"I've got a lot of white ones, but I have to get some more red ones," she laughs.

"JJ seems really cool.  It will be fun rooming together," Murphy says.  "We may play the same position and compete on the court, and we can push each other.  But we want to make each other better.  It will be great to go play together and work out together.  She seems like a hard worker, so we can go to the gym and shoot together."

Shooting was a theme Hones heard as well from VanDerveer after her U20 tryouts in May, making her similarly motivated to hit the gym with Murphy this summer.

"[VanDerveer] said that she was happy with how I played, but that my shooting didn't help me," Hones reports.  "She was happy with passing, though, and my play overall."

"Even though I didn't make the team, I am really glad that I did it because of the competition," she adds.  "I was able to play against Camille LeNoir and Alexis Gray-Lawson and other extremely good point guards.  It was good to know that I could play against them because I didn't think that I could."

Of the 38 players at the U20 tryouts, only five were high school seniors like Hones who had yet to start college.  The rest were at the end of their freshman, or in several cases sophomore, seasons.  It was a rare experience for Hones to test herself against not just her peers, but against proven college standout stars.

"In high school, I was always bigger than the person I played against," the Oregonian explains.  "I think it's impossible to muscle up Alexis, so I realized that I had to really take it to her.  I had to be more physical.  That was a great learning experience."

Hones understates her performance at the USA Basketball tryouts.  The question mark people see with her is quickness, but she defended Gray-Lawson and LeNoir as if she were already a college player.  The lateral quickness and strength were there to go toe-to-toe against those premier players.  Part of that credit has to go to the intense strength and conditioning work Hones has undertaken this off-season.

"I train every day after school," she shares.  "Also on Tuesdays and Thursdays I do a basketball clinic, and Mondays and Wednesdays I do the SAQ sort of thing at Velocity - quickness and speed training.  I lift weights, do resistance running and resistance jumping."

"I think I was definitely in shape," Hones says of her U20 tryouts in Colorado Springs.  "The altitude didn't affect me like it did the year before.  Last year I felt winded after the first time I ran down the court."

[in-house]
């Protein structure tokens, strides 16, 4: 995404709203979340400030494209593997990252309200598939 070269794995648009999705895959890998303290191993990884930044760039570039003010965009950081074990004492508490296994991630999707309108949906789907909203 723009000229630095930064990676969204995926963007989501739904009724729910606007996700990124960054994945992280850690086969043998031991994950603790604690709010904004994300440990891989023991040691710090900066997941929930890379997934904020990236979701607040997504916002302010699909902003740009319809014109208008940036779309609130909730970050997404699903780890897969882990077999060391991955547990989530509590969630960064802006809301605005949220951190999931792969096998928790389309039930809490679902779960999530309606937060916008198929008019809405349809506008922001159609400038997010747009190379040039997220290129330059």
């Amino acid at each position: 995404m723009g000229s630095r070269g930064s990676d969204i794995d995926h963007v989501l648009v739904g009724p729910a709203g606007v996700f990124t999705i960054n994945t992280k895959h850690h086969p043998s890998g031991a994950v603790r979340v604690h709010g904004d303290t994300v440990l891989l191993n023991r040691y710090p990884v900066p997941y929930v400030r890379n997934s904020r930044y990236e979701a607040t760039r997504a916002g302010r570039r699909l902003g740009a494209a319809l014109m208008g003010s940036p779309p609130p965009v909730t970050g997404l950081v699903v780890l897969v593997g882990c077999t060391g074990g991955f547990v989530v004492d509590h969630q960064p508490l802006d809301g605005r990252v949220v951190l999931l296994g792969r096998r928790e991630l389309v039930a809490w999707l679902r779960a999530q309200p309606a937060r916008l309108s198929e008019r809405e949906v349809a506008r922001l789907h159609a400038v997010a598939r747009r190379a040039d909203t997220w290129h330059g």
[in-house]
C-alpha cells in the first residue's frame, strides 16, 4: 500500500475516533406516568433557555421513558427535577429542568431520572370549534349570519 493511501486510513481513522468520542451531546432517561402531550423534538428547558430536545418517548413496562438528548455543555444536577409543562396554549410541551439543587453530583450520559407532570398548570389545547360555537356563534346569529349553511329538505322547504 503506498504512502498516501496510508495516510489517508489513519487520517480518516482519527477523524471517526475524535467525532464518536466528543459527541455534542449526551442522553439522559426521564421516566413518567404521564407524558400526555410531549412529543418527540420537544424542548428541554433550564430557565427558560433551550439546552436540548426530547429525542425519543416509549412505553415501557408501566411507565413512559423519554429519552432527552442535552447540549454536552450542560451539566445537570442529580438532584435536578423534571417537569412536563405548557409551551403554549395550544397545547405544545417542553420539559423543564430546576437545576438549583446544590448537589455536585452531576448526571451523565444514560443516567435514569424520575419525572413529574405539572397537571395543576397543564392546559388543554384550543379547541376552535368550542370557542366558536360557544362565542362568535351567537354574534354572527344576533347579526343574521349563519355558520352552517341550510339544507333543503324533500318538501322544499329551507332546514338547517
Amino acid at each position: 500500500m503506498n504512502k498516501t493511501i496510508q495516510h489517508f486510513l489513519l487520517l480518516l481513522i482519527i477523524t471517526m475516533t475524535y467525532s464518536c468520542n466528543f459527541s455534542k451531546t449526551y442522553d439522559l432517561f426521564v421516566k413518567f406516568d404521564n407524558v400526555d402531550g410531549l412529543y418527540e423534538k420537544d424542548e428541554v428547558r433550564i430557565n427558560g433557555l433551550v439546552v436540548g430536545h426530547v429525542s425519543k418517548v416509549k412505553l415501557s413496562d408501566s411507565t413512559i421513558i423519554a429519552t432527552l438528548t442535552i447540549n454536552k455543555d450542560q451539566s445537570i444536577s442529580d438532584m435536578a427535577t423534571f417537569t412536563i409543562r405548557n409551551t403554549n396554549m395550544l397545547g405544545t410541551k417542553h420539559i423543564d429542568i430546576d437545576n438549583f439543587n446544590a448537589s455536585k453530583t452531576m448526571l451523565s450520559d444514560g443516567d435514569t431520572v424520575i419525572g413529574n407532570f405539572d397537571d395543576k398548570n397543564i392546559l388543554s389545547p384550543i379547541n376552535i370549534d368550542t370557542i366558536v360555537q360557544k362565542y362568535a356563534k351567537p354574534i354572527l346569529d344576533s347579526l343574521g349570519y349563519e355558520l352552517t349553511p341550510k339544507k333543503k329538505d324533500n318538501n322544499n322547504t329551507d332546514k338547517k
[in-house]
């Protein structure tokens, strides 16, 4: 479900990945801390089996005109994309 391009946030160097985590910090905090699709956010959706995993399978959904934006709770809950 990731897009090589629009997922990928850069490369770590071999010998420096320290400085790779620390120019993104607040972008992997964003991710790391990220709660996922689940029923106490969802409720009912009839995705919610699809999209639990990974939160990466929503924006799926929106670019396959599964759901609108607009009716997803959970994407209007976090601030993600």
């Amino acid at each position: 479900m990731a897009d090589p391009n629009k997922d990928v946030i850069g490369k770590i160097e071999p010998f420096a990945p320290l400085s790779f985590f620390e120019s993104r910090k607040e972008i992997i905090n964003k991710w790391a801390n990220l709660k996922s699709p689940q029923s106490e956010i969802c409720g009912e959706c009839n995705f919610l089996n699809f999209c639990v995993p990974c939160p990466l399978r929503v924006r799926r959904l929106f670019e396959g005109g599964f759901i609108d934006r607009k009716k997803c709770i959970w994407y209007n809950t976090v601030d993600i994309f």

Offensive, Hones made her mark by leading the entire U20 Trials roster in assists, which made both VanDerveer and her floor general proud.

"It just helped contribute to the idea that I was able to play with and against other great players," Hones offers.  "Obviously they had to make their shots for me to get the assists.  I couldn't control my shooting, but I could control my passing and my work ethic.  I didn't score, but I passed really well.  I had some great players on the court, and setting them up made me just as happy."

Her focus this summer is overall skill development and shooting.  While Hones knows that she will not be Krista Rappahahn, she says she would like to be a Kelley Suminski.  Most important, though, is her opportunity to develop a chemistry with her new teammates.

"It will be big obviously to develop relationships with the players," Hones opines.  "I want to find out what people can and cannot do at spots on the floor.  On my high school team, I had been playing with a lot of those girls since the seventh grade."

Hones had a taste, playing with Harrison in Colorado Springs in May.  She also was able to play some pickup basketball earlier in the spring when she, Murphy and Appel all convened on the Cardinal campus during Admit Weekend.

"Melanie, Jayne and me - we hung out two or three times," Hones recalls.  "Our personalities don't clash.  She's real cool.  I'm excited to room with her."

And how about the heated competition that the two will soon share for the starting point guard position?

"I think that me and Mel right now are very different point guards," Hones offers.  "She does a great job at driving and creating, and right now I don't really do that at all.  We both want the best for Stanford.  We can can learn from each other."

It will be anything but a lazy summer for these two new freshmen as they room, study, train, shoot and compete together.  The expectations for Stanford this coming season will be nothing short of a Final Four, with as good a shot at the National Championship as anybody in the nation.  Point guard suddenly becomes the biggest question mark on a team loaded with the most talent seen on The Farm in a decade, but both Melanie Murphy and JJ Hones are eager to turn that into an exclamation point.  And to do it together.